(Nexon has provided multiple great online games to the Chinese market, such as Crazyracing Kartrider, Dungeon Fighter, Mabinogi, Mabinogi Heroes, Crazy Arcade, MapleStory, TalesWeaver, Asgard, Counter-Strike Online, and Bubble Fighter.)

Lee Hae-jin, the quiet boy who loved to raise questions and later founded NAVER, the Korean version of the search engine Google.

Special exams and questions

The exams of KAIST are very unusual. Students are required to set a question and answer it, which can reveal how much they have learned. And while working as a professor of computer science at KAIST, Lee Kwang Hyung once set a special question for his students: “How to hack into my computer?” The students who managed to get into his computer are now leading the IT industry of South Korea, one of whom, Kim Byung-hak, is the deputy head of the AI division of Kakao Talk, a South Korean messaging software equivalent to China’s WeChat.

The man who liked raising geese

In the very large and quiet campus of KAIST, there is a pond. Lee Kwang Hyung wanted to raise some animals on the campus and thus bought a handful of geese. 20 years later, the geese have become the mascot of KAIST and are seen in the transport logos on the campus. Vehicles and pedestrians have to keep away from the geese anytime they pass by.

With so much said about the “geek president”, let’s take a look at the academic prowess of KAIST.

The contribution of KAIST to South Korea’s scientific research

  • In 1982, for the first time South Korea built the Internet (the second earliest country in the world to do so).
  • In 1990, the first AI research institute was established in South Korea.
  • In 1992, for the first time South Korea launched its artificial satellite - KITSAT-1.
  • In 2008, KAIST alumna Yi So-yeon became the first South Korean woman to fly in space.
  • In 2009, electric buses powered by wireless charging systems were developed.

Now, let’s turn to SJTU teachers who are KAIST alumni for their impression of the university!

Sunghan RYU, an associate professor at USC-SJTU Institute of Cultural and Creative Industry (ICCI) at SJTU, Class of 2014 of KAIST College of Business

Review by the author

I didn’t know so much about KAIST, though I pursued my studies in South Korea. What I know about it is only that it’s a very great university. But not until I have had a comprehensive understanding of KAIST, I realize why it is regarded as the cradle of scientists in South Korea. Scientists are made of brilliant imagination, unique ways of thinking, and perseverance. And KAIST offers the scientists-to-be opportunities, especially the opportunity to tap into their innovation. As KAIST President Lee Kwang Hyung always stressed uniqueness, which applies to professors and students who have to develop ingenious ways of thinking. And this philosophy helps spark the imagination of students that could be applied to the real world to create more values. Also, we have long placed a high value on the all-round development of students, but we cannot ignore the development of the special ones who are maverick geniuses or geeks. We have to respect and encourage individual differences and complement one another in our pursuit of all-round development. We have to look at them from different perspectives. Just as President Lee said, the geeks are those who have changed the world. Everybody probably likes well-behaved students, and colleges would put a stop to any eccentric behaviors. But President Lee deemed it important to bring their talents into full play, to create an “amusement park” for them and “make KAIST the world’s leading amusement park of maverick talents”. This year marks the 50th anniversary of the founding of KAIST. In retrospect, KAIST has led the scientific and technological advances of South Korea for half a century. We look forward to KAIST becoming one of the world’s leading universities in 2031 under the leadership of President Lee in the persistent pursuit of scientific maverick talents that would lead the future.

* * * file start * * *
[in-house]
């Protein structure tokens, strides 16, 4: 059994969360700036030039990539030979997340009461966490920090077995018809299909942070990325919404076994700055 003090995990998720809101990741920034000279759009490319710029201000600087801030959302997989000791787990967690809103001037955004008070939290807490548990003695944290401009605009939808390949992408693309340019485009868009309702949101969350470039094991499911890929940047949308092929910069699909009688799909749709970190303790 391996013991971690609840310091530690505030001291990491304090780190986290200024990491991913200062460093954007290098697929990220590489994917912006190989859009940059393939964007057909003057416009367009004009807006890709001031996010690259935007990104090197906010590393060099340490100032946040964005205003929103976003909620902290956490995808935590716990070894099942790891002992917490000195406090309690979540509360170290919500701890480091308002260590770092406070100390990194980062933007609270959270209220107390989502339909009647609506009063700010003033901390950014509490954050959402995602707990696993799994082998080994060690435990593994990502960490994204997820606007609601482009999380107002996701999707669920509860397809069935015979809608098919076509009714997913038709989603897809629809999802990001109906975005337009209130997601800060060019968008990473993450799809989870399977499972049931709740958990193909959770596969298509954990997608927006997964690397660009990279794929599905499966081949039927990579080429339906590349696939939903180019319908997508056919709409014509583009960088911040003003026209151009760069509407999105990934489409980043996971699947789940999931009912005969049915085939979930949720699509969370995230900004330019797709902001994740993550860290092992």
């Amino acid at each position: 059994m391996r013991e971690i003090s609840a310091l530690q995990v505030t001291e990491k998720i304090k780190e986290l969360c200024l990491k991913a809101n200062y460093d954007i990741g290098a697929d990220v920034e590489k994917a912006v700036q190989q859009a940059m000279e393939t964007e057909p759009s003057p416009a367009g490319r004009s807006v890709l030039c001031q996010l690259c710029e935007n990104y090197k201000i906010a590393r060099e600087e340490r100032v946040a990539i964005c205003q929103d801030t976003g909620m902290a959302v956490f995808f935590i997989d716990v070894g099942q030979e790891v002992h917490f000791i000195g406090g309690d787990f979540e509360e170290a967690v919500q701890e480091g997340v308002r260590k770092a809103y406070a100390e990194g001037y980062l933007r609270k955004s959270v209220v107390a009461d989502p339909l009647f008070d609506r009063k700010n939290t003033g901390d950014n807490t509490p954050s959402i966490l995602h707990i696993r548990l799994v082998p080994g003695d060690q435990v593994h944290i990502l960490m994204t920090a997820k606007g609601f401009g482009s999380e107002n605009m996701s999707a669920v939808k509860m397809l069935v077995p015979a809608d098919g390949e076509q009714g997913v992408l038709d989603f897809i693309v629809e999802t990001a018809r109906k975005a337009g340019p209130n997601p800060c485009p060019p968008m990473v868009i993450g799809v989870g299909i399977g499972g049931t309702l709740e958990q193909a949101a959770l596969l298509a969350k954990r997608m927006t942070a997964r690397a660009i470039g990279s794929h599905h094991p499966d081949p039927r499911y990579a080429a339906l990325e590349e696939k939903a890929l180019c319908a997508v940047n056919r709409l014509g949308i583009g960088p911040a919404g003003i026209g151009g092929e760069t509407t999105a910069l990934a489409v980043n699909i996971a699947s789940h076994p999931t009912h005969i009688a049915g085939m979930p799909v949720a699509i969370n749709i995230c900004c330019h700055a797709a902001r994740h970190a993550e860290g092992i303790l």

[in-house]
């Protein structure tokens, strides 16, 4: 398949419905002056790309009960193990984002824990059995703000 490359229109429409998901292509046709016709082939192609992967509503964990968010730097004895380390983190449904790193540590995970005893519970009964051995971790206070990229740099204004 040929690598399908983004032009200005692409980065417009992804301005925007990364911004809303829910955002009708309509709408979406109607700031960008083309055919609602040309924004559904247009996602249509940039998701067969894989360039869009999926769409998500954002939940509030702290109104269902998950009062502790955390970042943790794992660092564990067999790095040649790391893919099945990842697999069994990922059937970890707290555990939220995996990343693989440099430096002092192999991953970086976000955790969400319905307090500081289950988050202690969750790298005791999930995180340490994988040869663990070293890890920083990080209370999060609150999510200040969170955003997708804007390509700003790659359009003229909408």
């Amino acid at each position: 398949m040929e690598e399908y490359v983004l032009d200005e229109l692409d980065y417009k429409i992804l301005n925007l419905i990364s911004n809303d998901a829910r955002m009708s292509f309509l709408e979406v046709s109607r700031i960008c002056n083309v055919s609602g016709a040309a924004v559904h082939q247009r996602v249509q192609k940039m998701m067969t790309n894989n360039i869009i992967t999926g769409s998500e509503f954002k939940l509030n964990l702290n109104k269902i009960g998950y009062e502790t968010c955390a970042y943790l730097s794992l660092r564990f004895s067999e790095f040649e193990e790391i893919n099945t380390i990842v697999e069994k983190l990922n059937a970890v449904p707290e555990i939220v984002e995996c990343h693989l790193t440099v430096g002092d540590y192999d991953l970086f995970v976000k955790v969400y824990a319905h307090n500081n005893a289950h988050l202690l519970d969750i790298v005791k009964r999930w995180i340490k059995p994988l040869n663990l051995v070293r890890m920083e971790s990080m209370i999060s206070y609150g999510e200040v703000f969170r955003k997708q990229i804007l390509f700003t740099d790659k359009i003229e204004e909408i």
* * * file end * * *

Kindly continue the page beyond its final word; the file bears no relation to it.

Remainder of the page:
(Special acknowledgments to Sue Choi, Sunghan RYU, and Qian Zhigang for their support!)